U.S. Rep. Ed Case wants U.S. Postal Service operations in Hawaii and on the mainland rolled back to Jan. 1, prior to recent cuts in service made by Postmaster General Louis DeJoy.
At a press conference at the Merchant Street Post Office on Tuesday, Case said the cuts in service were designed to hamper voter turnout in the Nov. 3 general election.
DeJoy, a major donor to President Donald Trump who was tapped in May to run the Postal Service, said Tuesday the Postal Service would suspend the cost-cutting moves until after the 2020 election.
The measures, which included eliminating overtime for mail carriers, reducing post office hours and removing postal boxes, have been faulted for slowing mail delivery and criticized as an attempt to disenfranchise voters seeking to vote safely during the virus pandemic.
The changes, Case said, were put in place “specifically to handicap the ability of the U.S. Postal Service to deliver a full, fair and free election through voting by mail. … Voting by mail works and that seems to be the concern of this (Trump) administration. … That is wrong. That needs to be called out specifically, clearly and deliberately across this entire country.”
Along with hampering Hawaii’s new mail-in ballot voting, Case said the cuts in postal operations would particularly hurt small businesses, deliveries of Social Security checks and on-time deliveries of prescription medications, especially to military veterans.
Case said DeJoy has not endorsed a plan to infuse the Postal Service with $25 billion that was endorsed by its governing board to support efforts during the COVID-19 pandemic and through the general election.
The U.S. House will again pass a $25 billion emergency funding bill this weekend, Case said, but it’s unknown what the Senate will do in the face of nationwide pressure.
Case said he wants a permanent return to Postal Service operations to Jan. 1 levels.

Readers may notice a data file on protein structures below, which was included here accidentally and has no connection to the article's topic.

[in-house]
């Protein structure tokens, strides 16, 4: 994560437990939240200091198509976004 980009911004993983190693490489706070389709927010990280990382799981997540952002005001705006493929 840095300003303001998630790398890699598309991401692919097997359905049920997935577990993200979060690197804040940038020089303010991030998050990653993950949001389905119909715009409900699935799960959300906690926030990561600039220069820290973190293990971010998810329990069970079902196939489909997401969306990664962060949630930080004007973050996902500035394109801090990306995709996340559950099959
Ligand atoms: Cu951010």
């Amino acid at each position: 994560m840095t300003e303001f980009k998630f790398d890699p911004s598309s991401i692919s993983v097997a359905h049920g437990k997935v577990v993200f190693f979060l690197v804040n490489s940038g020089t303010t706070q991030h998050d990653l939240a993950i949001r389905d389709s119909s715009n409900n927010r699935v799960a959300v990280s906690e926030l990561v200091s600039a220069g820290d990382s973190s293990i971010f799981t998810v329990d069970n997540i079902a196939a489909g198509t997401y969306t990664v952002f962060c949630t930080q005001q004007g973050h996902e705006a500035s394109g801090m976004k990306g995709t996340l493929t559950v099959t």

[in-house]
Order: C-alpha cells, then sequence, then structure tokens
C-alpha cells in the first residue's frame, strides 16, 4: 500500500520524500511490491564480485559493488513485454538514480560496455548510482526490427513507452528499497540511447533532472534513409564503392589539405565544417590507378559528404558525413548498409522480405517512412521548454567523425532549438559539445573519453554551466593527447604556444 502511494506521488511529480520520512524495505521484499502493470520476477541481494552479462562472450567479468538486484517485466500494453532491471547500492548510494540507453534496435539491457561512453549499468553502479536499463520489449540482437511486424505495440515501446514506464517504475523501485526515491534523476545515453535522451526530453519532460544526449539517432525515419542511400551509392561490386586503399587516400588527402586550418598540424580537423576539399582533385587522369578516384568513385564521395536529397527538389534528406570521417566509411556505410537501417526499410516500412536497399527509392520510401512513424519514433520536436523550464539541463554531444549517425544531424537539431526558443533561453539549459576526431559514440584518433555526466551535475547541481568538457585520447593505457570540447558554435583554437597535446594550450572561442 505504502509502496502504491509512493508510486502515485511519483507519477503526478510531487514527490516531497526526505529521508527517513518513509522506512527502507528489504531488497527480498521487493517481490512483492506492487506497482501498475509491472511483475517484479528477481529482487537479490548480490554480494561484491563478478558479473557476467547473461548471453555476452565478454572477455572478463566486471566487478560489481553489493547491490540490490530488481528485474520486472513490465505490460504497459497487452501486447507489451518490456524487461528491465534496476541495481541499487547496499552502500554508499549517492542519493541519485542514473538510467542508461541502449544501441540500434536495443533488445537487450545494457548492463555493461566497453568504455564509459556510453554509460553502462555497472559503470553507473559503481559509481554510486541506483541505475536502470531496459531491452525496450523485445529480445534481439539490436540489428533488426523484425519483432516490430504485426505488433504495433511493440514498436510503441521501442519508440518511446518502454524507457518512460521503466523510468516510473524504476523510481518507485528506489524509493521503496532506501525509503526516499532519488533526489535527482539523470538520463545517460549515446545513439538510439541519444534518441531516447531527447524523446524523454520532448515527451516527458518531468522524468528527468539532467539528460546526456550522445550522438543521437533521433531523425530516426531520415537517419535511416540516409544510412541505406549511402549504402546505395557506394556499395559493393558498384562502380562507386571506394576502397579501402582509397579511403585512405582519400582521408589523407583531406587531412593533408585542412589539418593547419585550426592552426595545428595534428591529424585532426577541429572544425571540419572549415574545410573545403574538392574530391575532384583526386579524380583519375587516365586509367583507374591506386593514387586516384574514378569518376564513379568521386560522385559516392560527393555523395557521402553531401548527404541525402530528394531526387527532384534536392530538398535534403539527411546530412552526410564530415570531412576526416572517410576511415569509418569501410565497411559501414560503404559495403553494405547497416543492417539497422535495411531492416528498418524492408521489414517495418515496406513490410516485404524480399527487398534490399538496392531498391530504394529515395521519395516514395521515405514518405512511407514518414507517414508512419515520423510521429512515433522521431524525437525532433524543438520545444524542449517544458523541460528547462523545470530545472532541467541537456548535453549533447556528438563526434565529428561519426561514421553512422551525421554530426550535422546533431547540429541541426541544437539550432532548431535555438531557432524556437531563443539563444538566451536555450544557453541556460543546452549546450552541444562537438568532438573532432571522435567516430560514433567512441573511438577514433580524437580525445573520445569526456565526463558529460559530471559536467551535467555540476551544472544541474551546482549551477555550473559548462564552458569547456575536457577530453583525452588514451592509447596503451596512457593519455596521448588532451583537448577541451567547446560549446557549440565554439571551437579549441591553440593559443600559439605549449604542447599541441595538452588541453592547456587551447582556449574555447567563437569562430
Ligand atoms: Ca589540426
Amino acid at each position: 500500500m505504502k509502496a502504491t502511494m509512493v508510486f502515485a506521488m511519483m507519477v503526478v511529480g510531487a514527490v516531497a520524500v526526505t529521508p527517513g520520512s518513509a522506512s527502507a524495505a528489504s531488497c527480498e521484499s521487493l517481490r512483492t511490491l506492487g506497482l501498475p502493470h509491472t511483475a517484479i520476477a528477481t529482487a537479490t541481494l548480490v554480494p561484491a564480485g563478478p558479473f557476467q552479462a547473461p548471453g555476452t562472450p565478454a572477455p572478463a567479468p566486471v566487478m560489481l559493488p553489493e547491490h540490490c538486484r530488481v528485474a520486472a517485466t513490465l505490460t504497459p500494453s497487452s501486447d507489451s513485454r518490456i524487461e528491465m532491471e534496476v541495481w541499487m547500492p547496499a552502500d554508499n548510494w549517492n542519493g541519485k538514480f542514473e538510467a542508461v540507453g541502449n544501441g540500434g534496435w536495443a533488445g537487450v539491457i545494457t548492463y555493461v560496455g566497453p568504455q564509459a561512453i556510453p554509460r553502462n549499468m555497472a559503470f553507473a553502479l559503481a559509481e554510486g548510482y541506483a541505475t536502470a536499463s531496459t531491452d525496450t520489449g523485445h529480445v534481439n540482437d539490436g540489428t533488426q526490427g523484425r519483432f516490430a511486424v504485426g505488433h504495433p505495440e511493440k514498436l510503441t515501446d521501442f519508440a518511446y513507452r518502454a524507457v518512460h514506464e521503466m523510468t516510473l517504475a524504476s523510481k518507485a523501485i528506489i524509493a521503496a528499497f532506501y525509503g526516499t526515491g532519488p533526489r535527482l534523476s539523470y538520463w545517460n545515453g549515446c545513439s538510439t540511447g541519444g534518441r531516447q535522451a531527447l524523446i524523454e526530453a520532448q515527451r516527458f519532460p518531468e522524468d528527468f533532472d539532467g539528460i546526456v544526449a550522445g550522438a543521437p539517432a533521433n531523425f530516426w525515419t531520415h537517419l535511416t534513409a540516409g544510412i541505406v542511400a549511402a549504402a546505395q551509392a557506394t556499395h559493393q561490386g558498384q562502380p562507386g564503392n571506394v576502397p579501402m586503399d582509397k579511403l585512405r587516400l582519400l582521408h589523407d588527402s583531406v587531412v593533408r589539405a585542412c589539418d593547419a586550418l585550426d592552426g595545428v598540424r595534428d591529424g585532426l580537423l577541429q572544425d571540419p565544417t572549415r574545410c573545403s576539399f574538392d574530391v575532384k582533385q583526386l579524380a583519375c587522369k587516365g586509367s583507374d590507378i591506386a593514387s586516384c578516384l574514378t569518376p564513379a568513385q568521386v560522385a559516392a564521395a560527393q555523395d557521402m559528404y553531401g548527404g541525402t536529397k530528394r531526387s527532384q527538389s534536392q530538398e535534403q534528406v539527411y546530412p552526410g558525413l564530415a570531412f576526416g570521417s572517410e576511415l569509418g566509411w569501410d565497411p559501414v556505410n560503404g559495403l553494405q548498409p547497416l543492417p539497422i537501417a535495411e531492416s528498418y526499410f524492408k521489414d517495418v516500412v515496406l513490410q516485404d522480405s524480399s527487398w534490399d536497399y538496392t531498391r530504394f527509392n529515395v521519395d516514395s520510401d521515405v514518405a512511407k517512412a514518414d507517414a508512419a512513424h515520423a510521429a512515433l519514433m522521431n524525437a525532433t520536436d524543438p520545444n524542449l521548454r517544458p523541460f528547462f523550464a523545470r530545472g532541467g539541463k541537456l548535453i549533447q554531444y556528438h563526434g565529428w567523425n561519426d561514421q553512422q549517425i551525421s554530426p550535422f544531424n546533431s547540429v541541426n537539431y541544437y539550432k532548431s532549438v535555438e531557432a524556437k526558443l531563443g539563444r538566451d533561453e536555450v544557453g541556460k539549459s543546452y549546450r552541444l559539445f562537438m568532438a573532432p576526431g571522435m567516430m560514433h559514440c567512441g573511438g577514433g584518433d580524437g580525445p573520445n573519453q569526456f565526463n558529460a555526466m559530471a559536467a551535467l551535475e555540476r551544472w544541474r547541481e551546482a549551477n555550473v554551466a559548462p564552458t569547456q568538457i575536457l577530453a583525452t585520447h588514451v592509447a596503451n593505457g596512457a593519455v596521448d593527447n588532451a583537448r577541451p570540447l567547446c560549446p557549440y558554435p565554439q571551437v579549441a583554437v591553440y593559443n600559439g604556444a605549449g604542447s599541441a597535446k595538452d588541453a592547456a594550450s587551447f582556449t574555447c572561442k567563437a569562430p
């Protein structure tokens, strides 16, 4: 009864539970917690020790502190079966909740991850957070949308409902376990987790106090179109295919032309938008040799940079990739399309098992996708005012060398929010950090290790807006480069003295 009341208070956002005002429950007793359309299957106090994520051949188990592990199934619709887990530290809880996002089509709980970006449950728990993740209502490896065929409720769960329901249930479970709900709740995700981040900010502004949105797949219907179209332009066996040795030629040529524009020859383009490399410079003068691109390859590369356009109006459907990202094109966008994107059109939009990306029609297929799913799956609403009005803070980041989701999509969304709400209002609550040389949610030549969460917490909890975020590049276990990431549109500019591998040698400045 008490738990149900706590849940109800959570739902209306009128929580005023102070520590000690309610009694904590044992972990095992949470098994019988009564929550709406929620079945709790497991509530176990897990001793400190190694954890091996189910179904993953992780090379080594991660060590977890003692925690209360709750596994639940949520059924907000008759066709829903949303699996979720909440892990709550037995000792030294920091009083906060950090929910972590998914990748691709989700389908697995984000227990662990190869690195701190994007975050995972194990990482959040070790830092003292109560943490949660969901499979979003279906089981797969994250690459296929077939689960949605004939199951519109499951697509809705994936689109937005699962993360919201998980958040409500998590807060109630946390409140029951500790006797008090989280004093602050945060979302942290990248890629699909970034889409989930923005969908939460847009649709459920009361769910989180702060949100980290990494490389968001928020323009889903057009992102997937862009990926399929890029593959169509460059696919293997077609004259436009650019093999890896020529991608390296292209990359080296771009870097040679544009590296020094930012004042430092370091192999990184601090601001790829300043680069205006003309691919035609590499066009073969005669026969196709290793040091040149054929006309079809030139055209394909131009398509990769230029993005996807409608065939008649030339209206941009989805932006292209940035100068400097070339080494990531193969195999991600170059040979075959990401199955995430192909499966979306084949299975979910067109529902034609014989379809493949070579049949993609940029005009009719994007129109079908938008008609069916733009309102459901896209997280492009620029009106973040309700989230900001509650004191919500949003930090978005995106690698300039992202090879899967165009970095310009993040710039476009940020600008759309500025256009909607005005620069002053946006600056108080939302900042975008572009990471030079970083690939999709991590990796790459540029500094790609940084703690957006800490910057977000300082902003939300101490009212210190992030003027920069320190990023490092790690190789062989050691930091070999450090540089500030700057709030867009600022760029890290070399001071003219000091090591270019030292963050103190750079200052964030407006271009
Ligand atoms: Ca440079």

State Attorney General Clare Connors stood alongside Case at the press conference and said she is considering joining federal lawsuits against the Postal Service’s cuts. The list of states considering lawsuits grew to nearly two dozen hours after Connors spoke.
“We are looking at what is happening across the nation because this franchise is one of the most critical franchises,” Connors said.
On the 100th anniversary to the day of the ratification of the 19th Amendment, which gave women the right to vote, Connors wore a replica sash that read, “Votes For Women.”
“All people have this right, all people need to be able to exercise it,” she said.
In a statement Tuesday, DeJoy said, “The Postal Service is ready today to handle whatever volume of election mail it receives this fall. Even with the challenges of keeping our employees and customers safe and healthy as they operate amid a pandemic, we will deliver the nation’s election mail on time and within our well-established service standards. The American public should know that this is our number one priority between now and election day. The 630,000 dedicated women and men of the Postal Service are committed, ready and proud to meet this sacred duty.”
At the same time, DeJoy said that “significant reforms are essential.”
Through the election, DeJoy said retail Post Office hours will not change; Mail processing equipment and blue collection boxes will remain in place; No mail processing facilities will close; and overtime will continue to be approved as needed.
But Case said he wants the Postal Service “to reverse course completely.”
The New York Times contributed to this report.